5. Amina Mirza from United States

    I am disgusted that Islamicity, a reference point for Muslims looking for answers, would publish such an ignorant article. Blasphemy laws are anti-Islamic. Where in the Quran is there language supporting such laws? When did the the Prophet Muhammad, peace and blessing upon him, or any other prophet of Allah, peace on them all say, "So and so has maligned me, so kill them"? They all forgave, overlooked and were kind. RasulAllah would pray for Allah to forgive his enemies. And he even forgave Hamza's killer, and only said to him, "Do not come in front of me again," (after Mecca's conquest).

    What nonsense is this to pick on a man, doing his job as Governor by looking out for his constituent, a *poor* woman, a minority, abused by so-called Muslims, who stood up to those abusing the law to harrass a weaker person? The author ought to be ashamed and to ask forgiveness from Allah and Islamicity needs to withdraw this ridiculous nonsense immediately. Shame on the author and shame on Islamicity's editors!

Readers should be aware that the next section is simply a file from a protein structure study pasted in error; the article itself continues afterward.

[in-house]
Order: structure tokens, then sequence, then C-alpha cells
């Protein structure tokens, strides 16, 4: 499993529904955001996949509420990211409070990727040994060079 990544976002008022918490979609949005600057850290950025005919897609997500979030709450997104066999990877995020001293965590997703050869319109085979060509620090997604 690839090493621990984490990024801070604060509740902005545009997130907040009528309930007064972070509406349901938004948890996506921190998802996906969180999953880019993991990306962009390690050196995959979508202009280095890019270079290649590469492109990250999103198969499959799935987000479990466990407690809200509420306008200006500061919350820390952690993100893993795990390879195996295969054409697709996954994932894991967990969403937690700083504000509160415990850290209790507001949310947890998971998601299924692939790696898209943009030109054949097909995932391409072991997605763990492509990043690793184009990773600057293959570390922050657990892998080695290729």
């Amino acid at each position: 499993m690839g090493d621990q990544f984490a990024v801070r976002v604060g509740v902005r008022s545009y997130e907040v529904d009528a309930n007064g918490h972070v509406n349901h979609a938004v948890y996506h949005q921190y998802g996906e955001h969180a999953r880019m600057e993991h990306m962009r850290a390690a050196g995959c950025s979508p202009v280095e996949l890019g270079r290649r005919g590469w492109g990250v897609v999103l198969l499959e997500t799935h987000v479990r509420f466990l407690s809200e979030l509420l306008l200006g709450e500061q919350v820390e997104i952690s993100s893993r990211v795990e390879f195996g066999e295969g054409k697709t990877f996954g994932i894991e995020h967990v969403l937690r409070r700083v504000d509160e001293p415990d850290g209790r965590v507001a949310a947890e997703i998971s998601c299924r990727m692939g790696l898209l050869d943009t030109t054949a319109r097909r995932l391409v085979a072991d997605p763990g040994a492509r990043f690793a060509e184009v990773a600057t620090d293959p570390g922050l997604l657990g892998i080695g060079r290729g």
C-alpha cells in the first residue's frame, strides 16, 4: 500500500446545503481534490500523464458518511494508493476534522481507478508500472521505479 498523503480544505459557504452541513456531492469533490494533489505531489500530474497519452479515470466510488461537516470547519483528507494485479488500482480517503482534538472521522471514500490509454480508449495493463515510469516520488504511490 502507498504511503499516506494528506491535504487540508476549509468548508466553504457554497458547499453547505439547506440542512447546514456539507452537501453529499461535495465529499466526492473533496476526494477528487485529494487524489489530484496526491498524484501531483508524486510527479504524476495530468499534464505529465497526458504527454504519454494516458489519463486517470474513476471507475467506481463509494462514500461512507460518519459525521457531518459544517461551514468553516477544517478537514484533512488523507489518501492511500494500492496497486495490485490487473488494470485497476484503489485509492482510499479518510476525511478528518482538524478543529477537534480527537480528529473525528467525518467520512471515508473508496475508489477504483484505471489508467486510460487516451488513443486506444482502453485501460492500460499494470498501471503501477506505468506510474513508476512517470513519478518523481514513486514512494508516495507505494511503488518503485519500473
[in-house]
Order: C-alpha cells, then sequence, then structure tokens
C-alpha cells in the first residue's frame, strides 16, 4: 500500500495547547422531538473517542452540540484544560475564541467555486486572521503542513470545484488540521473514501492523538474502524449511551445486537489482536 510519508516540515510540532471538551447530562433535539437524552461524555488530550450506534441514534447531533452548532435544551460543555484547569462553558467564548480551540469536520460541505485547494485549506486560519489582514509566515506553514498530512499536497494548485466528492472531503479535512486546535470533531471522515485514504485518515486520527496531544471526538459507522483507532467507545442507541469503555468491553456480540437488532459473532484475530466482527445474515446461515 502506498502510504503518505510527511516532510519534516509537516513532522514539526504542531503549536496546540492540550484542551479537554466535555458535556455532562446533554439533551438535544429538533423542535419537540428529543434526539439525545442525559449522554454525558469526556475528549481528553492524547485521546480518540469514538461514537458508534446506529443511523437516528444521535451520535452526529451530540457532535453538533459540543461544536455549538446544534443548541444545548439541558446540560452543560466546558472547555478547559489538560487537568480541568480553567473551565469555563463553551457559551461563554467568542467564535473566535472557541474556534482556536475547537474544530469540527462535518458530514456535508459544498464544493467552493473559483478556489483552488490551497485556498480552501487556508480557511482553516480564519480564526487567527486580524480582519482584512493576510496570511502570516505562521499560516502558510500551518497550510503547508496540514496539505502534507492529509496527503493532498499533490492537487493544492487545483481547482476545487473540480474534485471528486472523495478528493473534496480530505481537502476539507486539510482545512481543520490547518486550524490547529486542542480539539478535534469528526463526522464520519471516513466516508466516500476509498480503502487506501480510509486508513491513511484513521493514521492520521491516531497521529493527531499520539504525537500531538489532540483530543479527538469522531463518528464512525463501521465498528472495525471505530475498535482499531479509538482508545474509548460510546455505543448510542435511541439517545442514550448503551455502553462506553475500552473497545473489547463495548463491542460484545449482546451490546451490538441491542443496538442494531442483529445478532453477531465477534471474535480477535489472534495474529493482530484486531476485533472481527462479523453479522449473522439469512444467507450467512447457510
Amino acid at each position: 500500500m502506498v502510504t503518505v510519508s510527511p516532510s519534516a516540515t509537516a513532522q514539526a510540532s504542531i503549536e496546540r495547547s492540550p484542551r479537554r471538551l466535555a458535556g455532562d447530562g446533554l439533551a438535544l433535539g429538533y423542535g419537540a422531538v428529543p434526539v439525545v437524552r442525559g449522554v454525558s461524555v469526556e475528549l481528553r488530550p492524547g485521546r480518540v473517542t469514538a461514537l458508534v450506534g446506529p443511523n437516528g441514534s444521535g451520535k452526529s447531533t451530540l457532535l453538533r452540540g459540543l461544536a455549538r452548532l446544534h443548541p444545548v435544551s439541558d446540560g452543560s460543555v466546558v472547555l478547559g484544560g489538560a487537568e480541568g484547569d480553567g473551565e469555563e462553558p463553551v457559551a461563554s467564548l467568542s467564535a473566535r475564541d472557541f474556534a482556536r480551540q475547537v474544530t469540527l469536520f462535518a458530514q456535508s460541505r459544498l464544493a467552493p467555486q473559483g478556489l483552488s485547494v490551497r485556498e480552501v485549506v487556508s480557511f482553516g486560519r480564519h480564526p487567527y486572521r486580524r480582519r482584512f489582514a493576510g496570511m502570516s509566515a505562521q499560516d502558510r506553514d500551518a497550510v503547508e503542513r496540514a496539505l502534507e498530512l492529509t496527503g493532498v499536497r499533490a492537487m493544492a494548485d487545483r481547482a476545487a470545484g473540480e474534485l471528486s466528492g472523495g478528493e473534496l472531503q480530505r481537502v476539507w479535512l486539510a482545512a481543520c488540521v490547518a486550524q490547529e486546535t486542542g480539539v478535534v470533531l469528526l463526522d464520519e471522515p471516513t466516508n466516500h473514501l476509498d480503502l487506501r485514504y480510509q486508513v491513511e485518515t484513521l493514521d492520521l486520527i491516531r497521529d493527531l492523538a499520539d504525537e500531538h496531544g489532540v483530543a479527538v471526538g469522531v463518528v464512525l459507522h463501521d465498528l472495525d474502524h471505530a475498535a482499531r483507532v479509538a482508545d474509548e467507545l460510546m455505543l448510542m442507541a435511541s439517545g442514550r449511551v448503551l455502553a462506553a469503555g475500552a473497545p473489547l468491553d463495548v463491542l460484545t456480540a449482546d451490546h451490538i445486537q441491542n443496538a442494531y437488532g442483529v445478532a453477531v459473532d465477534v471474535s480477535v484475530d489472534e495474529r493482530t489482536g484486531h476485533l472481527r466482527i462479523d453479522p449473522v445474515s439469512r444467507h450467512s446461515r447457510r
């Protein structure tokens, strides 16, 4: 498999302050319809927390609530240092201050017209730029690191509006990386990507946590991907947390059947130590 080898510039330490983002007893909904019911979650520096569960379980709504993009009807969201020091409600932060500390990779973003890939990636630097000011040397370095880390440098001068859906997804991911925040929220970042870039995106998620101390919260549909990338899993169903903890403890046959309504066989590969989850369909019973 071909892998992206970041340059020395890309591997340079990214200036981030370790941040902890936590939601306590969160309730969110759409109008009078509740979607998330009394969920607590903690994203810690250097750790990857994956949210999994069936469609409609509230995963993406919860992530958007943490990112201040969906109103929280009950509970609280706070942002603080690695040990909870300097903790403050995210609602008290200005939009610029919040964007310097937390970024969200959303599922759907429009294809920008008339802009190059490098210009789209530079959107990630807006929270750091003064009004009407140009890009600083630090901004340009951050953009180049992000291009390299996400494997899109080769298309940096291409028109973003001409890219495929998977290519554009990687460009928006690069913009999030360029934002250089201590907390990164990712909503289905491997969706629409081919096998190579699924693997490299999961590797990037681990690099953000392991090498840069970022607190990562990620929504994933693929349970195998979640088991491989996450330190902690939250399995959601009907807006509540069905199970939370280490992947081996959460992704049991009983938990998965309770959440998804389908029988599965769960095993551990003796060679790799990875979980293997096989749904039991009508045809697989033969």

And here is a sign for you who condemn Shaheed Salman Taseer out of hand like this author: out of all his organs, his heart and larynx were not shot by bullets. His heart was the seat of his soul, now purified by martyrdom, and which held compassion for a poor woman; his larynx was used to speak out for the oppressed like the unjustly condemned woman - and with the threat of vigilante killings like this, court was *not* just to her - these organs were left untouched by Ar-Rahman.

    Again, shame on the author and shame on Islamicity's editors, and I would say particularly shame on Islamicity's editors! The issues here are abusing the law to commit the judicial murder of a poor minority woman and then to allow a murderer, who stalked his victim like prey, to be applauded and excused on the basis on a corrupt law.

    Shame on you all.

  6. Shuja from UK